Lisa Belisle: It is important to say that it’s what works for you. You’re right, some people, they need to have that separation…
Andrew Volk: Absolutely.
Lisa Belisle: This is good. Each of you were born and raised elsewhere.
Andrew Volk: Yeah.
Lisa Belisle: You are now Mainers. This is your adopted state, on purpose, adopted state.
Andrew Volk: Yep, we love it.
Lisa Belisle: How did you find your way here? I know Andrew, you’re from Vermont, Briana….
Andrew Volk: Yep, so I grew up in Vermont but went to school in Waterville. When I was a kid, worked summers, had summer jobs on the coast, Rockland area. Spent a lot of time here. Spent the four years in Waterville, which is a wonderful fun hill town, and then graduated and moved away and didn’t really know what I was going to be and what I was going to do and we met, Briana and I met, out in Portland, Oregon where I was living and where she grew up. She was working in advertising at a really great ad shop called Wieden+Kennedy, got a job offer in Mobile, Alabama, and we both said, “Hey, we’ve never lived in the South, let’s give it a try and see how we do.” We gave it twelve months and we moved away in eleven months. We started looking for a job in the Northeast. I had family here, I think Briana had an idea that we should give that a try, having done the Northwest and the South. We were looking at places, looking at jobs, had job offers, and opportunities in bigger cities, New York and Philadelphia, you know, the typical big cities in the Northeast. Briana had a job offer here in Portland.
Briana Volk: Yeah. I mean I think, you know, in the course of an ad career, it always makes sense to be in major cities like New York so we were really looking heavily in New York and then actually Andrew’s father, who owns an ad agency in Vermont, recommended Via to me to look at, and I sent off a resume and heard back from them and came up for 24 hours, maybe? Loved the space and loved the agency and trusted Andrew that Portland was great, and we’re both from smaller towns. I actually grew up just a little bit outside of Portland in a town of around 10,000 people and stuff, so we knew we would end up somewhere smaller, New York would have just been a stopover for us, so we decided to skip that whole step and just come here and try it out.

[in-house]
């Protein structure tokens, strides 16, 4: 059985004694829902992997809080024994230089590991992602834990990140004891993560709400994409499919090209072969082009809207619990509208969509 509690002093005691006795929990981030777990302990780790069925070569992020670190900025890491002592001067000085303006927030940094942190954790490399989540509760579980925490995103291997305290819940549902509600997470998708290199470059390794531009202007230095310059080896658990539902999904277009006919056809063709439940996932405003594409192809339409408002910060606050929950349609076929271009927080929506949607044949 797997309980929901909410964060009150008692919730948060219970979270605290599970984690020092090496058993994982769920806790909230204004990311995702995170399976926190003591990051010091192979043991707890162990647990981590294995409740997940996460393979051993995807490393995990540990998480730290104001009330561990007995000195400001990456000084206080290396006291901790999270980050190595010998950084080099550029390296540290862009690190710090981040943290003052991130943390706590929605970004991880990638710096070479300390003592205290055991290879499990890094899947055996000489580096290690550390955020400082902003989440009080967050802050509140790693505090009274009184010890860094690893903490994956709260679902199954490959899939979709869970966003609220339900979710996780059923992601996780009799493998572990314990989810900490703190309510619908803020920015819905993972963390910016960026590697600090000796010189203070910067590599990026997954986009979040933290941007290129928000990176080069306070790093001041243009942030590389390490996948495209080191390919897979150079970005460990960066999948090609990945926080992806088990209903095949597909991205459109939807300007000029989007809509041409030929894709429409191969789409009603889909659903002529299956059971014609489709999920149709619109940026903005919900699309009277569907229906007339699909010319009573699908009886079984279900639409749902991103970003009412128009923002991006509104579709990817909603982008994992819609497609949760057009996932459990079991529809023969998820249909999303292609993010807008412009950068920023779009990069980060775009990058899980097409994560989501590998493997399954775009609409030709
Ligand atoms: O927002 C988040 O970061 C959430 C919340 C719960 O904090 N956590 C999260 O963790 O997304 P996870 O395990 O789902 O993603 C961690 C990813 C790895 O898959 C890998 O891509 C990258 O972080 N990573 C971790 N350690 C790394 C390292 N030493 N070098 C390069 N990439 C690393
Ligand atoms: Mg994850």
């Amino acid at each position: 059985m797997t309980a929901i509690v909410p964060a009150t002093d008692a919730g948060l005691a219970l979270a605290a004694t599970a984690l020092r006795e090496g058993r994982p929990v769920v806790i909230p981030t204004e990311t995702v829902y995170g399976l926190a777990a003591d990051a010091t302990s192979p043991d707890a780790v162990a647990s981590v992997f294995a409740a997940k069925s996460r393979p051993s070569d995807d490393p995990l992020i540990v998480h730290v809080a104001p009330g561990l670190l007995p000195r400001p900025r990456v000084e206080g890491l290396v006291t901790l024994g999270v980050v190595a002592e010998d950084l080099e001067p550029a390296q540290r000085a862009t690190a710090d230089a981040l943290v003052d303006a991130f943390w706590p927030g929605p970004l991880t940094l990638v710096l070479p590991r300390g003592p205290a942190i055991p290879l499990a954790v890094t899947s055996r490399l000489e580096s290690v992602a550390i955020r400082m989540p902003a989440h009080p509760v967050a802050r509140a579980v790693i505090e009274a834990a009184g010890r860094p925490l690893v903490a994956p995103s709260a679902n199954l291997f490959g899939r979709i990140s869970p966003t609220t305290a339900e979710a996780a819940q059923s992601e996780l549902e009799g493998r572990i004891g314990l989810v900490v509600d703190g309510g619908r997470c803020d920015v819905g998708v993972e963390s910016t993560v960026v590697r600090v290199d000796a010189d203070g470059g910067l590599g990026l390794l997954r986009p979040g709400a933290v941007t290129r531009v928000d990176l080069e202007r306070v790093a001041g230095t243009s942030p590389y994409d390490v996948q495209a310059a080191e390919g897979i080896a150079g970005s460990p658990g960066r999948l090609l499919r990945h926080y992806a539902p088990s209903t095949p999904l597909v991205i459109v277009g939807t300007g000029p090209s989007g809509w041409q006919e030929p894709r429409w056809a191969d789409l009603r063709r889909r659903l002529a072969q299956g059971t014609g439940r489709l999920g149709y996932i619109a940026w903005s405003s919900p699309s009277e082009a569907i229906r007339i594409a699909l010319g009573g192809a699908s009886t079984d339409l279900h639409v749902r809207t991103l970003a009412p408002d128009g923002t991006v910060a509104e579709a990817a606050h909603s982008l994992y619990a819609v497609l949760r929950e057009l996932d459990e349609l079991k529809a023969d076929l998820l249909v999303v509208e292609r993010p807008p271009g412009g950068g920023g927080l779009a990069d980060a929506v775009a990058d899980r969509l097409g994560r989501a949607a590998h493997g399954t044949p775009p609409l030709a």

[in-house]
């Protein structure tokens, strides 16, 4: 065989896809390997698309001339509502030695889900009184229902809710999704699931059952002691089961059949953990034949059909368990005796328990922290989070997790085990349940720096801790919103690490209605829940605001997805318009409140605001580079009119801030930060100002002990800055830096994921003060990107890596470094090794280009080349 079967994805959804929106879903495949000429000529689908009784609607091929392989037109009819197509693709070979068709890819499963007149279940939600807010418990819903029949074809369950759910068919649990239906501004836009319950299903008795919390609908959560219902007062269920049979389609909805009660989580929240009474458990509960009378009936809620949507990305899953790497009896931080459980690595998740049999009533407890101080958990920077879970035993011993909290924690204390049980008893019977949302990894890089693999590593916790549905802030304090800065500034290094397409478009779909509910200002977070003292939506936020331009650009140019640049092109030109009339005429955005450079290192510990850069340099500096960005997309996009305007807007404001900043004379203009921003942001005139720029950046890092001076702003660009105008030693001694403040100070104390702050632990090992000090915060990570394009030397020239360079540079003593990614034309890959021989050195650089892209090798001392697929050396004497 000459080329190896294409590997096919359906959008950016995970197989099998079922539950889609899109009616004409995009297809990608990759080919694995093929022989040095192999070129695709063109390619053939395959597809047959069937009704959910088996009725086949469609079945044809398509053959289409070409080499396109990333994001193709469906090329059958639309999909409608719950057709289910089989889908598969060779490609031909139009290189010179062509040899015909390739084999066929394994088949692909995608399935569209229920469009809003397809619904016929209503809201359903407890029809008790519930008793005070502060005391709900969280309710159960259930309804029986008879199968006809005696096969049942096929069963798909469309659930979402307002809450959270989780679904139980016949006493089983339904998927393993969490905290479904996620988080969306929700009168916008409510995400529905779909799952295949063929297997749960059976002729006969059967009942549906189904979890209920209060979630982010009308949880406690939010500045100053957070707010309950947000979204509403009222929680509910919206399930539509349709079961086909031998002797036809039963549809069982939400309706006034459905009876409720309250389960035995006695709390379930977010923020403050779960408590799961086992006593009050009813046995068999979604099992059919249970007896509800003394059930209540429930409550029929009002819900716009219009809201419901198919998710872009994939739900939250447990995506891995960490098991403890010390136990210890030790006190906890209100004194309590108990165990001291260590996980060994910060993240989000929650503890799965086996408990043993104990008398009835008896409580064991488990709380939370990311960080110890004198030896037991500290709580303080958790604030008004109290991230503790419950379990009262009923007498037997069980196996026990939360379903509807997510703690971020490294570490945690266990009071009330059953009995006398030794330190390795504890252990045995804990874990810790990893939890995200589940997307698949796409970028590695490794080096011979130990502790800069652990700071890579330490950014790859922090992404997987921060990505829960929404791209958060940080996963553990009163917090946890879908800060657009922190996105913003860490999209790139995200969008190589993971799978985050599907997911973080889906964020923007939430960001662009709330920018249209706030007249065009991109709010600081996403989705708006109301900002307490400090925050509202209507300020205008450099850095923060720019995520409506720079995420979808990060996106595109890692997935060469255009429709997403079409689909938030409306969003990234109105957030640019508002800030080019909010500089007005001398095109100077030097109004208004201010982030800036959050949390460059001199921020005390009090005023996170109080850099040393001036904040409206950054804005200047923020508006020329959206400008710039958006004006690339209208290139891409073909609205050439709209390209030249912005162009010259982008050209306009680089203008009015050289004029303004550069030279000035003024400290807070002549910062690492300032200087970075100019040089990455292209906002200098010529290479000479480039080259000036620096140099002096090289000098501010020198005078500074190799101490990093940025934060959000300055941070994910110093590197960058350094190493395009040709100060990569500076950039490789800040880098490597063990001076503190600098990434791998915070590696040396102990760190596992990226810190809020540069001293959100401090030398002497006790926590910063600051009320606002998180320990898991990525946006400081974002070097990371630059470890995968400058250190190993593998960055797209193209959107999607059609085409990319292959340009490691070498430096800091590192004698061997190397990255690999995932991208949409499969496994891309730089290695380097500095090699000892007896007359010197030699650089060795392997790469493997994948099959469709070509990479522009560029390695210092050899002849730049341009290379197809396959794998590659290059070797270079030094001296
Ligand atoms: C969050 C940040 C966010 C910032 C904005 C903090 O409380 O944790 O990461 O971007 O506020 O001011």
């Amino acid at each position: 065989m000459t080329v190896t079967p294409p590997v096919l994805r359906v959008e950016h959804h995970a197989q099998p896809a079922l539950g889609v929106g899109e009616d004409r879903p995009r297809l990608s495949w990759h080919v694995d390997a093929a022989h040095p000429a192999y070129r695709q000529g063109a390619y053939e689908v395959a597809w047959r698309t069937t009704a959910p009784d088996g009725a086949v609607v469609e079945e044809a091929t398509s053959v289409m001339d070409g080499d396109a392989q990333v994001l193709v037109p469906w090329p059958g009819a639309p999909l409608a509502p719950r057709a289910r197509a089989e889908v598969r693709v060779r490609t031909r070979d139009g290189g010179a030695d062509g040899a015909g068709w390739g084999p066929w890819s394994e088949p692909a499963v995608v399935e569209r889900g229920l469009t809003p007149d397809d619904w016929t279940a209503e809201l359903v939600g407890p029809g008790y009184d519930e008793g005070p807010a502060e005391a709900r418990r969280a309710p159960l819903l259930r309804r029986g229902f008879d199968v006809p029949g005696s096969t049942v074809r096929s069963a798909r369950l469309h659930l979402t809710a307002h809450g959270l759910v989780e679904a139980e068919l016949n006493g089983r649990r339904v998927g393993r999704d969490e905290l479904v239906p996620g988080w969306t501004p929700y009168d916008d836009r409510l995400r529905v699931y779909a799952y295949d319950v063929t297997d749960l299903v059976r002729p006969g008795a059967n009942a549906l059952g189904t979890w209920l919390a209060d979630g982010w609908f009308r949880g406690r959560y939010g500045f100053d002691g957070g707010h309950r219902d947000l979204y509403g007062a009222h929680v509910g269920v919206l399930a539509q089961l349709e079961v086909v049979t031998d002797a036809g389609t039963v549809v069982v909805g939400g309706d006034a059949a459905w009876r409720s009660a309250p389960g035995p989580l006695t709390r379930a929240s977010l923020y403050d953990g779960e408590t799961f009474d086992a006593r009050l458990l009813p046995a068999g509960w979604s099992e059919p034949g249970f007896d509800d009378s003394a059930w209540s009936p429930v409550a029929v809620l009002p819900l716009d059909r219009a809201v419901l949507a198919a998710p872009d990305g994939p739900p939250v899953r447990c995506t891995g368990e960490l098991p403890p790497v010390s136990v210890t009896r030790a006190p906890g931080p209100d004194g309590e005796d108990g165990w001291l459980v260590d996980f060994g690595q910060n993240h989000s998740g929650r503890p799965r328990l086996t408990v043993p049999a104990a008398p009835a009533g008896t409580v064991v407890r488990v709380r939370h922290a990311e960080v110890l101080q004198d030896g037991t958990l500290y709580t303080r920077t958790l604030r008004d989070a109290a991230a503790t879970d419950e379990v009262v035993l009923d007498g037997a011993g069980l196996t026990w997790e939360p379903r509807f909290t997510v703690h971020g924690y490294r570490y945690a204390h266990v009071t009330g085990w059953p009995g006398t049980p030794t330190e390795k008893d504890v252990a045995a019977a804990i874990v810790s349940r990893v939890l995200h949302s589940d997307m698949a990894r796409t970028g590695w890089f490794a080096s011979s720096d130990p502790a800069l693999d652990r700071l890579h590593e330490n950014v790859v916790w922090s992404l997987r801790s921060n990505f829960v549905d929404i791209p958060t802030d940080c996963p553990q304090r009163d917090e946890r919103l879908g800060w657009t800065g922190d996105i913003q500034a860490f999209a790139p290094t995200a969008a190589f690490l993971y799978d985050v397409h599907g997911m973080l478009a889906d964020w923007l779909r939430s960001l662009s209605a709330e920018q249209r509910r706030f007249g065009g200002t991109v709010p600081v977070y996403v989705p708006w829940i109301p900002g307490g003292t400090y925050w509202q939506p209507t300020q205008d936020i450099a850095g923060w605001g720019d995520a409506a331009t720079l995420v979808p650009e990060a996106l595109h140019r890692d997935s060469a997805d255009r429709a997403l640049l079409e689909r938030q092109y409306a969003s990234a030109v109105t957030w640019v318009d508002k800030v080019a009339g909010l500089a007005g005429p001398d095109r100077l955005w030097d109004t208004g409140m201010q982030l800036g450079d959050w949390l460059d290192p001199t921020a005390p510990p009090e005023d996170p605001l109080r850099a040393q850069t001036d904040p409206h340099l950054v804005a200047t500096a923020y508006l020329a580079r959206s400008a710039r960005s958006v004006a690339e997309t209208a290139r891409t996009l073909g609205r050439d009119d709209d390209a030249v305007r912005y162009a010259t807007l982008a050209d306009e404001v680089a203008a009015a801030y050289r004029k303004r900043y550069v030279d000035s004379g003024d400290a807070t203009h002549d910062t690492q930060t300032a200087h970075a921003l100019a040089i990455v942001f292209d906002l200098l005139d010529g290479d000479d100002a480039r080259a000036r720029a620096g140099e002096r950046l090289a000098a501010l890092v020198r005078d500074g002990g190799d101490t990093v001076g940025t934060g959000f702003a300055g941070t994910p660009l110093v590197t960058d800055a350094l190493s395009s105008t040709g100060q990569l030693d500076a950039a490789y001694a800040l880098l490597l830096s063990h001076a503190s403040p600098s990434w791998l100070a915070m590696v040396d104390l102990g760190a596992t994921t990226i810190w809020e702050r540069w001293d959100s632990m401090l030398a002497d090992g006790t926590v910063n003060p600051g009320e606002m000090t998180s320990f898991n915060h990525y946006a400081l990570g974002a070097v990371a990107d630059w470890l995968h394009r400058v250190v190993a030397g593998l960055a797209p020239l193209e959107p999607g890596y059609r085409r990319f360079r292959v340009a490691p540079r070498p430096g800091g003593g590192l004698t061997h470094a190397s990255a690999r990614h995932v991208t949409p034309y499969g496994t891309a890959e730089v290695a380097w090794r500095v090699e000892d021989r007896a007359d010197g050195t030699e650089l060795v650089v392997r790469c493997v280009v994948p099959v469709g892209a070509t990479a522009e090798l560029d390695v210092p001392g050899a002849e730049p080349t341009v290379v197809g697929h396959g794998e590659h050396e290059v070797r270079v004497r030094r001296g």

Andrew Volk: Yep. Five and a half years later, here we are. Still.
Lisa Belisle: What it is about Portland that has worked for you versus Mobile, Alabama, which did not?
Briana Volk: Oh my god….
Andrew Volk: Everything. No, I mean, what’s so wonderful about Portland is there’s a really strong sense of community. There’s a really supportive community here, especially you know, a lot of the worlds we travel in are advertising and PR and restaurants, and everybody in those worlds here are really supportive of each other and kind of cheer on each other, and when somebody’s looking for something, they connect you with somebody else and it’s… it’s a thing that we both, growing up in small towns across the country from each other, we both experienced that you help out your neighbor and you look out for each other and you support each other. Everything we know as a community exists here, and we were quick to embrace it, and it was quick to embrace us.
Briana Volk: Yeah. You hear a lot of times people talk about the idea of, like, people from away and how it sounds very unwelcoming to people who are from away, but I feel that we never really experienced that to the degree that you hear actually people talk about it, and coming here, like, we met amazing people right away, and we were able to be involved as much as we wanted to be involved in the community, and people took us with open arms, which was great, and that was not something we experienced living in the South.
Lisa Belisle: You and I, both of you and I, were joking about the fact that you were not from here. I’ve said multiple times that even though I have lived most of my life here, I actually was born in Vermont. I can officially say that I am also not a Mainer.
Andrew Volk: I was born in Brooklyn, and my parents moved to Vermont when I was one, so I experienced that in Vermont as well.
Briana Volk: You can’t even say he’s a Vermonter.